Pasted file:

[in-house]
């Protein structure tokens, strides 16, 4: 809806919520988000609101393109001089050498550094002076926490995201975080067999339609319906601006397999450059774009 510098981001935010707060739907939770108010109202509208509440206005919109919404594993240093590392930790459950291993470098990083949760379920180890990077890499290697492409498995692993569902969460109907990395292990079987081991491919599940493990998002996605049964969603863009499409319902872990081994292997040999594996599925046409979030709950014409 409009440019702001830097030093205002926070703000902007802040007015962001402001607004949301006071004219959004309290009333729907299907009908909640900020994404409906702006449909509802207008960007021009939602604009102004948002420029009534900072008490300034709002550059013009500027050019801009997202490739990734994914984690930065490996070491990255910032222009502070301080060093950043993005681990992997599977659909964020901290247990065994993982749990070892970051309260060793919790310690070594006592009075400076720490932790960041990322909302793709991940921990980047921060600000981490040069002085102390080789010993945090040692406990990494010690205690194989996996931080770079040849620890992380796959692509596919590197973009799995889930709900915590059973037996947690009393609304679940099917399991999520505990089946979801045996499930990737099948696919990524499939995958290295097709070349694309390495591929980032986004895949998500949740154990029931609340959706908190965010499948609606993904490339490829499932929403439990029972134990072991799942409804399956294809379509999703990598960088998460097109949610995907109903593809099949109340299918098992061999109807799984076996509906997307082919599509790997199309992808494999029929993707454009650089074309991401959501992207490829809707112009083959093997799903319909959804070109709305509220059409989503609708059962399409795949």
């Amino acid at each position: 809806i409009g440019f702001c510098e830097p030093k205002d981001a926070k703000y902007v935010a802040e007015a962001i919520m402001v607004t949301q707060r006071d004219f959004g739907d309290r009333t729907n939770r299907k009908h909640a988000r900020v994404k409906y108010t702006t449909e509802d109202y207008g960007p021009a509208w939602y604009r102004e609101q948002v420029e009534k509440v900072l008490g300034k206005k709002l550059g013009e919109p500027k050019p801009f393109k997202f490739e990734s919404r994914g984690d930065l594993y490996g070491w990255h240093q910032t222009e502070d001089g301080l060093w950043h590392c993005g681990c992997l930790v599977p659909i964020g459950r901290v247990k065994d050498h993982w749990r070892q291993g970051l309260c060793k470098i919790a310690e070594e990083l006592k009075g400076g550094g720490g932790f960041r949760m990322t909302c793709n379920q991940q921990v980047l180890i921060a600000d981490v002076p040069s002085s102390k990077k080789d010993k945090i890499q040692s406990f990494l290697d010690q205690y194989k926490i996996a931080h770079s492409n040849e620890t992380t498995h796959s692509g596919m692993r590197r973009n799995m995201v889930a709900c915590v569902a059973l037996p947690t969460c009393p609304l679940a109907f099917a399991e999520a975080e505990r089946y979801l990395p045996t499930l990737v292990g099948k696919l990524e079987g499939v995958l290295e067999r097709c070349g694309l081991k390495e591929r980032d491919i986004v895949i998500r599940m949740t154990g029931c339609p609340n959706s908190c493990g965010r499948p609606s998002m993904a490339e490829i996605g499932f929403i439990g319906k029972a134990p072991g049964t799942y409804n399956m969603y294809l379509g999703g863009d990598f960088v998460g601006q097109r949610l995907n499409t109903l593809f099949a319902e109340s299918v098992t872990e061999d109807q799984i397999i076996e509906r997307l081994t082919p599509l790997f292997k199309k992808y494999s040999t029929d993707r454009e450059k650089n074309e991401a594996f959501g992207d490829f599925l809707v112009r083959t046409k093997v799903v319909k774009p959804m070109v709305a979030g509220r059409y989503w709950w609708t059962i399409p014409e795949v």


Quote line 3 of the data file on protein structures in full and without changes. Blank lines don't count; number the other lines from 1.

């Amino acid at each position: 809806i409009g440019f702001c510098e830097p030093k205002d981001a926070k703000y902007v935010a802040e007015a962001i919520m402001v607004t949301q707060r006071d004219f959004g739907d309290r009333t729907n939770r299907k009908h909640a988000r900020v994404k409906y108010t702006t449909e509802d109202y207008g960007p021009a509208w939602y604009r102004e609101q948002v420029e009534k509440v900072l008490g300034k206005k709002l550059g013009e919109p500027k050019p801009f393109k997202f490739e990734s919404r994914g984690d930065l594993y490996g070491w990255h240093q910032t222009e502070d001089g301080l060093w950043h590392c993005g681990c992997l930790v599977p659909i964020g459950r901290v247990k065994d050498h993982w749990r070892q291993g970051l309260c060793k470098i919790a310690e070594e990083l006592k009075g400076g550094g720490g932790f960041r949760m990322t909302c793709n379920q991940q921990v980047l180890i921060a600000d981490v002076p040069s002085s102390k990077k080789d010993k945090i890499q040692s406990f990494l290697d010690q205690y194989k926490i996996a931080h770079s492409n040849e620890t992380t498995h796959s692509g596919m692993r590197r973009n799995m995201v889930a709900c915590v569902a059973l037996p947690t969460c009393p609304l679940a109907f099917a399991e999520a975080e505990r089946y979801l990395p045996t499930l990737v292990g099948k696919l990524e079987g499939v995958l290295e067999r097709c070349g694309l081991k390495e591929r980032d491919i986004v895949i998500r599940m949740t154990g029931c339609p609340n959706s908190c493990g965010r499948p609606s998002m993904a490339e490829i996605g499932f929403i439990g319906k029972a134990p072991g049964t799942y409804n399956m969603y294809l379509g999703g863009d990598f960088v998460g601006q097109r949610l995907n499409t109903l593809f099949a319902e109340s299918v098992t872990e061999d109807q799984i397999i076996e509906r997307l081994t082919p599509l790997f292997k199309k992808y494999s040999t029929d993707r454009e450059k650089n074309e991401a594996f959501g992207d490829f599925l809707v112009r083959t046409k093997v799903v319909k774009p959804m070109v709305a979030g509220r059409y989503w709950w609708t059962i399409p014409e795949v």